Sixty of Israel’s leading politicians, entrepreneurs and social activists teamed up with injured Israeli combat veterans and for a special photographic exhibition, opening Thursday night in New York City. The project features participation from Israeli political and military leaders, including Prime Minister-designate Benjamin Netanyahu and IDF Chief of Staff Aviv Kochavi, as well as Netflix’s “Fauda” stars Rona-Lee Shimon and Tsahi Halevi. All are pictured with combat veterans, in an effort to raise awareness and recognition of a longstanding problem in Israel: post-traumatic stress disorder amongst the country’s wounded warriors.

“In the U.S., there is a culture that really respects the soldier. When they meet a soldier, what do they say? ‘Thank you for service.’ We don’t have that mentality, and I think it is because everybody has been in the service and what happened is Israel is a country that was built on the price of trauma,” Ofer Yannay, founder of the exhibition, philanthropist and the chairman of Nofar Energy, told JNS.

The goal of the exhibition at The Gallery in Soho is to enable the international Jewish community and Israelis living in New York to explore the complexity of living with PTSD from an artistic perspective. The exhibition will also raise awareness about this issue with an American audience, after being displayed twice in Tel Aviv.

PTSD-stricken IDF veteran Itzik Saidyan, frustrated about the lack of attention given to injured soldiers, set himself on fire in April 2021 outside the Israeli Defense Ministry offices that provide services to wounded veterans, causing life-threatening burns over most of his body. Analysts marked the act as a pivotal moment in the battle to recognize and normalize the long-term treatment of PTSD and combat injuries.

Yannay said that Israel, heavily populated by Holocaust survivors and in a perpetual state of war for much of its existence, couldn’t afford to focus on its wounded while fighting for its survival. Now that it is a healthier, stronger and wealthier country, he said it’s time to focus on helping its troubled veterans to heal, and to be seen.

Coupled with the exhibition, a social organization called SOS ISRAEL hosted a separate event on Thursday aiming to institutionalize new rules and procedures, as well as to pass laws to support combat veterans with PTSD, both in their personal and professional journeys. SOS (Supporting Our Soldiers) helps form partnerships with businesspeople from Israel and around the world to raise awareness about the issues surrounding veterans who suffer from PTSD and assist those veterans by securing employment with Israeli firms. Yaarit Shoshan, founder of SOS, is the driving force behind the exhibition.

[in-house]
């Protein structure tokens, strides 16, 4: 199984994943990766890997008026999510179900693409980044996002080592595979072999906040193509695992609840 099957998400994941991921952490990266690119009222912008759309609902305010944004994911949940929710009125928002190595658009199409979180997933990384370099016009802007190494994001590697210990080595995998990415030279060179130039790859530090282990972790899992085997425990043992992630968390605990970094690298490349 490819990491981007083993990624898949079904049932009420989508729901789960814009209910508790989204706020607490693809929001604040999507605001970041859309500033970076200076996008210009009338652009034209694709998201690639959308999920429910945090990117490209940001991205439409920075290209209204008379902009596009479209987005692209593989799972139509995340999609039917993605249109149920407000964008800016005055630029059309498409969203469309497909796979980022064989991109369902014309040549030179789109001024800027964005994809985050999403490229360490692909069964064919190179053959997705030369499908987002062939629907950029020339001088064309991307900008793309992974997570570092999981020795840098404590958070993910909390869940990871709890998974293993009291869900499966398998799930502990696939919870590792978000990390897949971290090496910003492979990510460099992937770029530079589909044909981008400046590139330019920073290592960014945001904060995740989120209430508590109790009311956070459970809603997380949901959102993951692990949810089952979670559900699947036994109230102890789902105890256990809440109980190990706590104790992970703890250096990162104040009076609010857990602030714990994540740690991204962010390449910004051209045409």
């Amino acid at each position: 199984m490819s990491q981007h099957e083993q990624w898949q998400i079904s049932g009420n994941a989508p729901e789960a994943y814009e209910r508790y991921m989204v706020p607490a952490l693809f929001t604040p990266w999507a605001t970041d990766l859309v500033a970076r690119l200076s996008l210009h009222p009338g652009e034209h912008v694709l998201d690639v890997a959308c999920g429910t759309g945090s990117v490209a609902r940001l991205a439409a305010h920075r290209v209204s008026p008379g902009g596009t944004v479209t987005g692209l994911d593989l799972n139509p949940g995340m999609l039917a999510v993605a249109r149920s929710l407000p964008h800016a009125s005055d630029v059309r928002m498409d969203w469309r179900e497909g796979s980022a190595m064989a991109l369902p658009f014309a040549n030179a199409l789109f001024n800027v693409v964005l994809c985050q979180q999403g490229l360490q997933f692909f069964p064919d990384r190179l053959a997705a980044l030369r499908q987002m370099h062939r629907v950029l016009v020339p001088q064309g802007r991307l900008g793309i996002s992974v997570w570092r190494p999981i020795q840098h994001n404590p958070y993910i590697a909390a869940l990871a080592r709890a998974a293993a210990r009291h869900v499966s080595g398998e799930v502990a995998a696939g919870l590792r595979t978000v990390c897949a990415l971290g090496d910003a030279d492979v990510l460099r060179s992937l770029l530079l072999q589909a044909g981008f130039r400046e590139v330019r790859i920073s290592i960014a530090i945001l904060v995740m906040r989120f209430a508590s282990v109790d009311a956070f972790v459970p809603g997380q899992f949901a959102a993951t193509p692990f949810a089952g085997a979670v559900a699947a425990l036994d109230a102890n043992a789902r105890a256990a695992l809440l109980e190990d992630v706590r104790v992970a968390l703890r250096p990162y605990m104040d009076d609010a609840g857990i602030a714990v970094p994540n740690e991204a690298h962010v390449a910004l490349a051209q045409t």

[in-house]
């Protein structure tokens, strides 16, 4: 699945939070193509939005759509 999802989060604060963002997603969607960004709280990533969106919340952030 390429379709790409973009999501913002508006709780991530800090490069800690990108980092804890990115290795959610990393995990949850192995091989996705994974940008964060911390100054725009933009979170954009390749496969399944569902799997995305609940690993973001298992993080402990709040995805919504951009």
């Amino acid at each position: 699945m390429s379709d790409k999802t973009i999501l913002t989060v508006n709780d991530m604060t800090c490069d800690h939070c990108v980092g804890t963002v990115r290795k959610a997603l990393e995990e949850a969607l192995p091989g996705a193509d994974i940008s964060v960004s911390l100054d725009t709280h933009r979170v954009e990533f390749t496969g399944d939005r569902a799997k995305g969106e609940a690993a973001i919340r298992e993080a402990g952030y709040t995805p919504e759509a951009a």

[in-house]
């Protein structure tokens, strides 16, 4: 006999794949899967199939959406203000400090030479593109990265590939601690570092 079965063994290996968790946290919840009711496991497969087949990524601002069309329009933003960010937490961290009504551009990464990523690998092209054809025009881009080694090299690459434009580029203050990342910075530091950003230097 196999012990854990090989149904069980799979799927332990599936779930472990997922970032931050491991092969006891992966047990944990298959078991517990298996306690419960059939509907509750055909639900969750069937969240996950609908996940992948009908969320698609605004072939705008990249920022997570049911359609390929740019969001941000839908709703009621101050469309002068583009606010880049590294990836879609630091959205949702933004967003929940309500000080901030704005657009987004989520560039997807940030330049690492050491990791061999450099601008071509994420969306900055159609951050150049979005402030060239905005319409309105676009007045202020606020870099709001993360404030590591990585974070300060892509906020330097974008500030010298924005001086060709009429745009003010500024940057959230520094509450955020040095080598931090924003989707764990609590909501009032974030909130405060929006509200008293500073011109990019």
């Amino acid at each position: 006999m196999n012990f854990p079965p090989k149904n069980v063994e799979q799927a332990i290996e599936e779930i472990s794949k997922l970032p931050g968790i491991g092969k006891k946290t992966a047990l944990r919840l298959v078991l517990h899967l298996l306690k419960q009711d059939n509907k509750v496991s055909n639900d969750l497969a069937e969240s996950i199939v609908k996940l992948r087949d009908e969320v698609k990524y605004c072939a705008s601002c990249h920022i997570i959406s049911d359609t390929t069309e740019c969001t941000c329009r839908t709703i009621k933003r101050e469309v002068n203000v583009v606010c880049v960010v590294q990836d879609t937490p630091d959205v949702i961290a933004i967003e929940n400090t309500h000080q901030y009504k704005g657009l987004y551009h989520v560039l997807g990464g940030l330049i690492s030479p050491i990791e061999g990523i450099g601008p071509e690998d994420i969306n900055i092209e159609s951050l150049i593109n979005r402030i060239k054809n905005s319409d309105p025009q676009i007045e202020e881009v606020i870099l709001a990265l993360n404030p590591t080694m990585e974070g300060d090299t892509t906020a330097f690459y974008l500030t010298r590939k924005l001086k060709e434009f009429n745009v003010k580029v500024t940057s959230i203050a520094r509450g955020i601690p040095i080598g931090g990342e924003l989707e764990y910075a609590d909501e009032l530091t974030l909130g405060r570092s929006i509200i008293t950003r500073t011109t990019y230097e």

Lior Nir, a 40-year-old photographer and father of two, served as a combat medic in the “Nahal” Brigade from 2000-2003, and was injured several times, including in the Second Lebanon War. The exhibit pictures him together with former Israeli President Reuven Rivlin.

“Yesterday I went into the New York streets with my camera and I saw this very colorful guy, and I asked him if I could take a photo. Afterward, he asked me what I do here. And I told him about this exhibition. I told him about myself. I told him about my PTSD. I told him about everything,” Nir told JNS. “As I was about to leave, he shook my hand and he told me a sentence that I never heard- not in Israel, not anywhere. This strange person who doesn’t know me at all told me, ‘Thank you for your service.’ It happens here in the U.S., and it can happen in Israel, as well.”

Among the other Israeli public figures participating in the exhibition are former Prime Minister Naftali Bennett, former IDF Chief of Staff Gabi Ashkenazi and Ziv Shilon, an Israeli entrepreneur and social activist who served as an officer in the IDF and lost his left hand in war.

Member of Knesset Nir Barkat (Likud), a businessman and former mayor of Jerusalem; author Lihi Lapid; philanthropist and entrepreneur Haim Tayeb; Mayor of Tel Aviv Ron Huldai; actor Moran Atias, award-winning singer Itay Levy; news anchor Lucy Aharish and former Member of Knesset Ofer Shelah (Yesh Atid) also were photographed alongside combat vets.

The exhibition runs nightly at The Eden Gallery, Soho, 470 Broome Street, New York City through Nov. 20.

JNS

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